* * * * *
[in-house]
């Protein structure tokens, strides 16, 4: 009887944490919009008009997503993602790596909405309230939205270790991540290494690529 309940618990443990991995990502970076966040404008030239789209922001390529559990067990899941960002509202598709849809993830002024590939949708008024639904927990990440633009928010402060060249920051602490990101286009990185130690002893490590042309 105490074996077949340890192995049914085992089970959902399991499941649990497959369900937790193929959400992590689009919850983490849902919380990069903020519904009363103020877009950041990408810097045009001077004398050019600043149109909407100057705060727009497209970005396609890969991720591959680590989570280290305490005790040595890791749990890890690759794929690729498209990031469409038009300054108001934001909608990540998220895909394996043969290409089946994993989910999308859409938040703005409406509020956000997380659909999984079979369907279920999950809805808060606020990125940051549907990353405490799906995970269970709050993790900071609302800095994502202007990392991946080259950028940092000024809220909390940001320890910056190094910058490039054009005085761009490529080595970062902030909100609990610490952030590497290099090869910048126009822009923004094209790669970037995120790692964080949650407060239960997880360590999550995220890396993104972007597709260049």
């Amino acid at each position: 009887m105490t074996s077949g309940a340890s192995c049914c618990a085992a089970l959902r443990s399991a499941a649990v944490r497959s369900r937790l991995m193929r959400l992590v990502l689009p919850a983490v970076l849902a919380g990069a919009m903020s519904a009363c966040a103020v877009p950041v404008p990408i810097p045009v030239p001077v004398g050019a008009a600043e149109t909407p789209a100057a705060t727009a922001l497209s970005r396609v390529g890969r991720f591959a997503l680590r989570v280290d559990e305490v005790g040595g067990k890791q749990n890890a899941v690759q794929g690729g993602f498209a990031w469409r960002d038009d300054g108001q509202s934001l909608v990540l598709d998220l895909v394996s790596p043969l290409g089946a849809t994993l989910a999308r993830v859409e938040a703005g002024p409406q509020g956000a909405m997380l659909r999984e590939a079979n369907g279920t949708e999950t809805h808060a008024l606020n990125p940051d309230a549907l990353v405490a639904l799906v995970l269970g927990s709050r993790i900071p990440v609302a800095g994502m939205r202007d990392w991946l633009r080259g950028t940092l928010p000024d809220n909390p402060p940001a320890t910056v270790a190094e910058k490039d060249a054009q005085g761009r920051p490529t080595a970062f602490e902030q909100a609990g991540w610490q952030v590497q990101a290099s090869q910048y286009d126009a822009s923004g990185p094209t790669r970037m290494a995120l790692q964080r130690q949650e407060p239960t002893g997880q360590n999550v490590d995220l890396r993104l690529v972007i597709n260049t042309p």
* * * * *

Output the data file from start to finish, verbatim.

[in-house]
């Protein structure tokens, strides 16, 4: 009887944490919009008009997503993602790596909405309230939205270790991540290494690529 309940618990443990991995990502970076966040404008030239789209922001390529559990067990899941960002509202598709849809993830002024590939949708008024639904927990990440633009928010402060060249920051602490990101286009990185130690002893490590042309 105490074996077949340890192995049914085992089970959902399991499941649990497959369900937790193929959400992590689009919850983490849902919380990069903020519904009363103020877009950041990408810097045009001077004398050019600043149109909407100057705060727009497209970005396609890969991720591959680590989570280290305490005790040595890791749990890890690759794929690729498209990031469409038009300054108001934001909608990540998220895909394996043969290409089946994993989910999308859409938040703005409406509020956000997380659909999984079979369907279920999950809805808060606020990125940051549907990353405490799906995970269970709050993790900071609302800095994502202007990392991946080259950028940092000024809220909390940001320890910056190094910058490039054009005085761009490529080595970062902030909100609990610490952030590497290099090869910048126009822009923004094209790669970037995120790692964080949650407060239960997880360590999550995220890396993104972007597709260049």
């Amino acid at each position: 009887m105490t074996s077949g309940a340890s192995c049914c618990a085992a089970l959902r443990s399991a499941a649990v944490r497959s369900r937790l991995m193929r959400l992590v990502l689009p919850a983490v970076l849902a919380g990069a919009m903020s519904a009363c966040a103020v877009p950041v404008p990408i810097p045009v030239p001077v004398g050019a008009a600043e149109t909407p789209a100057a705060t727009a922001l497209s970005r396609v390529g890969r991720f591959a997503l680590r989570v280290d559990e305490v005790g040595g067990k890791q749990n890890a899941v690759q794929g690729g993602f498209a990031w469409r960002d038009d300054g108001q509202s934001l909608v990540l598709d998220l895909v394996s790596p043969l290409g089946a849809t994993l989910a999308r993830v859409e938040a703005g002024p409406q509020g956000a909405m997380l659909r999984e590939a079979n369907g279920t949708e999950t809805h808060a008024l606020n990125p940051d309230a549907l990353v405490a639904l799906v995970l269970g927990s709050r993790i900071p990440v609302a800095g994502m939205r202007d990392w991946l633009r080259g950028t940092l928010p000024d809220n909390p402060p940001a320890t910056v270790a190094e910058k490039d060249a054009q005085g761009r920051p490529t080595a970062f602490e902030q909100a609990g991540w610490q952030v590497q990101a290099s090869q910048y286009d126009a822009s923004g990185p094209t790669r970037m290494a995120l790692q964080r130690q949650e407060p239960t002893g997880q360590n999550v490590d995220l890396r993104l690529v972007i597709n260049t042309p």